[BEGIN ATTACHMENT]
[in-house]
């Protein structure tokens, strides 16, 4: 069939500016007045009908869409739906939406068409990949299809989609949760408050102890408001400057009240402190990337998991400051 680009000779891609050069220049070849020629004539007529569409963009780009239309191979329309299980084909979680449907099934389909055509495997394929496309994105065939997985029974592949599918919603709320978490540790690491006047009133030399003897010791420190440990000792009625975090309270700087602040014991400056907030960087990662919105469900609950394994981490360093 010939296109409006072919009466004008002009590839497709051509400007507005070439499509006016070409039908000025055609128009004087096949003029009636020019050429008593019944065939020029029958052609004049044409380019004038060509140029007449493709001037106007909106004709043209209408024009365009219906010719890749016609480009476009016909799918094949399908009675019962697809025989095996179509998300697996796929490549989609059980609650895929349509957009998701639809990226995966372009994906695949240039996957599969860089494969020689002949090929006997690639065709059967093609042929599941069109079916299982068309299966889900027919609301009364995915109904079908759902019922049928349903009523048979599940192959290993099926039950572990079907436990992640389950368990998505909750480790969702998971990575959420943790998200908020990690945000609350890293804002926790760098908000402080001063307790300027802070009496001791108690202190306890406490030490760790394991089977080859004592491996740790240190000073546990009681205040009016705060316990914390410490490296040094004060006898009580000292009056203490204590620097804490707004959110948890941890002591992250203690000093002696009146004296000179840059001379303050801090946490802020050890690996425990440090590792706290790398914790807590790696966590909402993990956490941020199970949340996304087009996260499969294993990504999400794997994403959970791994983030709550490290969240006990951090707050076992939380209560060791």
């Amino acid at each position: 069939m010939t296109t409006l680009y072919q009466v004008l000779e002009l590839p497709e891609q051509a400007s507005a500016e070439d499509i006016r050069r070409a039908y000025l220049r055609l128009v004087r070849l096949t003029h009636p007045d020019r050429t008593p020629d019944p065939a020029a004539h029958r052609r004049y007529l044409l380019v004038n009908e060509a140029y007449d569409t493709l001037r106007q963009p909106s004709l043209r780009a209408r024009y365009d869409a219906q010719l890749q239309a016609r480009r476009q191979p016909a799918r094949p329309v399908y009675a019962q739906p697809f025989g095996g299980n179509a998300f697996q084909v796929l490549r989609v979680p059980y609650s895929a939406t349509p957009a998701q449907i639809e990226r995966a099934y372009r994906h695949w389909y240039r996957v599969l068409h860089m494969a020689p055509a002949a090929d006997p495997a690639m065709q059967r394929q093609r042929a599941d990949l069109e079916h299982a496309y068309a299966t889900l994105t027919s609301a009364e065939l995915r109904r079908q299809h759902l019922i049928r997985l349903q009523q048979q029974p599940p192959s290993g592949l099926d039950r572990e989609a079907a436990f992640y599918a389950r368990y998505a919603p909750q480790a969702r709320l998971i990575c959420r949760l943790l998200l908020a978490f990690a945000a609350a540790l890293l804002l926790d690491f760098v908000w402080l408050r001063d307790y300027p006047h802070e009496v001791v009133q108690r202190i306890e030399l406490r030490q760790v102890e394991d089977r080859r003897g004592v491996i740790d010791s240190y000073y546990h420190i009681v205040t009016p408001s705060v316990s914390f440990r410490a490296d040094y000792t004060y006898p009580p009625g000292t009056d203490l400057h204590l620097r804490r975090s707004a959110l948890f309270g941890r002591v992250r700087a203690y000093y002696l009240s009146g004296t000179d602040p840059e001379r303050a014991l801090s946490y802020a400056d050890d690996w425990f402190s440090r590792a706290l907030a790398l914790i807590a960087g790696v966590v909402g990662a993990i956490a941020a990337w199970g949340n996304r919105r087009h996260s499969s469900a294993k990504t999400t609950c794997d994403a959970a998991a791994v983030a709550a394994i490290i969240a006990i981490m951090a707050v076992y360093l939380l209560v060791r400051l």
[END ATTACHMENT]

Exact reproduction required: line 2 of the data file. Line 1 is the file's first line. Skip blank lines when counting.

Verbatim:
């Protein structure tokens, strides 16, 4: 069939500016007045009908869409739906939406068409990949299809989609949760408050102890408001400057009240402190990337998991400051 680009000779891609050069220049070849020629004539007529569409963009780009239309191979329309299980084909979680449907099934389909055509495997394929496309994105065939997985029974592949599918919603709320978490540790690491006047009133030399003897010791420190440990000792009625975090309270700087602040014991400056907030960087990662919105469900609950394994981490360093 010939296109409006072919009466004008002009590839497709051509400007507005070439499509006016070409039908000025055609128009004087096949003029009636020019050429008593019944065939020029029958052609004049044409380019004038060509140029007449493709001037106007909106004709043209209408024009365009219906010719890749016609480009476009016909799918094949399908009675019962697809025989095996179509998300697996796929490549989609059980609650895929349509957009998701639809990226995966372009994906695949240039996957599969860089494969020689002949090929006997690639065709059967093609042929599941069109079916299982068309299966889900027919609301009364995915109904079908759902019922049928349903009523048979599940192959290993099926039950572990079907436990992640389950368990998505909750480790969702998971990575959420943790998200908020990690945000609350890293804002926790760098908000402080001063307790300027802070009496001791108690202190306890406490030490760790394991089977080859004592491996740790240190000073546990009681205040009016705060316990914390410490490296040094004060006898009580000292009056203490204590620097804490707004959110948890941890002591992250203690000093002696009146004296000179840059001379303050801090946490802020050890690996425990440090590792706290790398914790807590790696966590909402993990956490941020199970949340996304087009996260499969294993990504999400794997994403959970791994983030709550490290969240006990951090707050076992939380209560060791």